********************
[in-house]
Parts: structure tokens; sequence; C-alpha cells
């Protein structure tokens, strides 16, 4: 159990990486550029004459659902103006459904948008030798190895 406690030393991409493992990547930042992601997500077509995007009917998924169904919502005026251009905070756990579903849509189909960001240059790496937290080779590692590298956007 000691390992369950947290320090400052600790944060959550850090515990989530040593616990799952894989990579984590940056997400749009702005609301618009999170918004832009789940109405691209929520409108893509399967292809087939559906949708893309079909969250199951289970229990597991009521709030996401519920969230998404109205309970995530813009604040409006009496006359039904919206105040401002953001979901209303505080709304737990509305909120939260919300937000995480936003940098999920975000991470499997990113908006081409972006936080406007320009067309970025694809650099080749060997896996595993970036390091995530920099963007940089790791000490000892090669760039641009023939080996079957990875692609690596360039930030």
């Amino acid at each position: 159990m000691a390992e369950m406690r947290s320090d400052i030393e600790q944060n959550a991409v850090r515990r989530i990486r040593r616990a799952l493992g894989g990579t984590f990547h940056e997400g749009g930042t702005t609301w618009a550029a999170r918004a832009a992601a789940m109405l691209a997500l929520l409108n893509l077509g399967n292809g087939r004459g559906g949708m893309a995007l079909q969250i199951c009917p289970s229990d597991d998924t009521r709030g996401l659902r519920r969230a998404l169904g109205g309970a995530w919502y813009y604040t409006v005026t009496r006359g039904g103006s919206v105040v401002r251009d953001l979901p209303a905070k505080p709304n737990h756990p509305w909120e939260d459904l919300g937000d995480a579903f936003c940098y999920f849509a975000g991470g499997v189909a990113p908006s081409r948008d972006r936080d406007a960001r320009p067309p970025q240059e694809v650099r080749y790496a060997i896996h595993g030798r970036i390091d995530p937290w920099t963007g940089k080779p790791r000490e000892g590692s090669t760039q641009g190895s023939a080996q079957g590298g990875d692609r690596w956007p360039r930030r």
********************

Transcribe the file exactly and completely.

[in-house]
Parts: structure tokens; sequence; C-alpha cells
């Protein structure tokens, strides 16, 4: 159990990486550029004459659902103006459904948008030798190895 406690030393991409493992990547930042992601997500077509995007009917998924169904919502005026251009905070756990579903849509189909960001240059790496937290080779590692590298956007 000691390992369950947290320090400052600790944060959550850090515990989530040593616990799952894989990579984590940056997400749009702005609301618009999170918004832009789940109405691209929520409108893509399967292809087939559906949708893309079909969250199951289970229990597991009521709030996401519920969230998404109205309970995530813009604040409006009496006359039904919206105040401002953001979901209303505080709304737990509305909120939260919300937000995480936003940098999920975000991470499997990113908006081409972006936080406007320009067309970025694809650099080749060997896996595993970036390091995530920099963007940089790791000490000892090669760039641009023939080996079957990875692609690596360039930030």
């Amino acid at each position: 159990m000691a390992e369950m406690r947290s320090d400052i030393e600790q944060n959550a991409v850090r515990r989530i990486r040593r616990a799952l493992g894989g990579t984590f990547h940056e997400g749009g930042t702005t609301w618009a550029a999170r918004a832009a992601a789940m109405l691209a997500l929520l409108n893509l077509g399967n292809g087939r004459g559906g949708m893309a995007l079909q969250i199951c009917p289970s229990d597991d998924t009521r709030g996401l659902r519920r969230a998404l169904g109205g309970a995530w919502y813009y604040t409006v005026t009496r006359g039904g103006s919206v105040v401002r251009d953001l979901p209303a905070k505080p709304n737990h756990p509305w909120e939260d459904l919300g937000d995480a579903f936003c940098y999920f849509a975000g991470g499997v189909a990113p908006s081409r948008d972006r936080d406007a960001r320009p067309p970025q240059e694809v650099r080749y790496a060997i896996h595993g030798r970036i390091d995530p937290w920099t963007g940089k080779p790791r000490e000892g590692s090669t760039q641009g190895s023939a080996q079957g590298g990875d692609r690596w956007p360039r930030r």